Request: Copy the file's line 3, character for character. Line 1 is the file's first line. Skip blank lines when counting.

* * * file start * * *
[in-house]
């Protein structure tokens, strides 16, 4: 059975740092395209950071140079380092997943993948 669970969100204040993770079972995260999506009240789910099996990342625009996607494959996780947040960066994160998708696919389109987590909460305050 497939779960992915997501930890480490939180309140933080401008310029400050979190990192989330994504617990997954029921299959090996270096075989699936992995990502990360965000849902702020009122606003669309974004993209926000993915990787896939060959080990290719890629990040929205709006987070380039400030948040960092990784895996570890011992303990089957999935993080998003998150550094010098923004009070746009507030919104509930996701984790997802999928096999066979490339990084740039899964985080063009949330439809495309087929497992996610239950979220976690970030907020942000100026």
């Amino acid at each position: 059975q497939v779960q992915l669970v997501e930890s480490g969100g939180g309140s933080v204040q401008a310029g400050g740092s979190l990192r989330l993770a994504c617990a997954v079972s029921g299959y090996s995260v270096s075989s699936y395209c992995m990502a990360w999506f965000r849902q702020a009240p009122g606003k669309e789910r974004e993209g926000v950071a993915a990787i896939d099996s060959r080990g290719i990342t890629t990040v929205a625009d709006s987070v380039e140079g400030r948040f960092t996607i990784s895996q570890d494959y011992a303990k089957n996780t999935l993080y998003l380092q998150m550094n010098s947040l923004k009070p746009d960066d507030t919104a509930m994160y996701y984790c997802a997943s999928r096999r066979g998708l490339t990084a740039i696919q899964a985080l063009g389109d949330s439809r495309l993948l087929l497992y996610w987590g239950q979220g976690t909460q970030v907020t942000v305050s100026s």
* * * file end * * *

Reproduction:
């Amino acid at each position: 059975q497939v779960q992915l669970v997501e930890s480490g969100g939180g309140s933080v204040q401008a310029g400050g740092s979190l990192r989330l993770a994504c617990a997954v079972s029921g299959y090996s995260v270096s075989s699936y395209c992995m990502a990360w999506f965000r849902q702020a009240p009122g606003k669309e789910r974004e993209g926000v950071a993915a990787i896939d099996s060959r080990g290719i990342t890629t990040v929205a625009d709006s987070v380039e140079g400030r948040f960092t996607i990784s895996q570890d494959y011992a303990k089957n996780t999935l993080y998003l380092q998150m550094n010098s947040l923004k009070p746009d960066d507030t919104a509930m994160y996701y984790c997802a997943s999928r096999r066979g998708l490339t990084a740039i696919q899964a985080l063009g389109d949330s439809r495309l993948l087929l497992y996610w987590g239950q979220g976690t909460q970030v907020t942000v305050s100026s």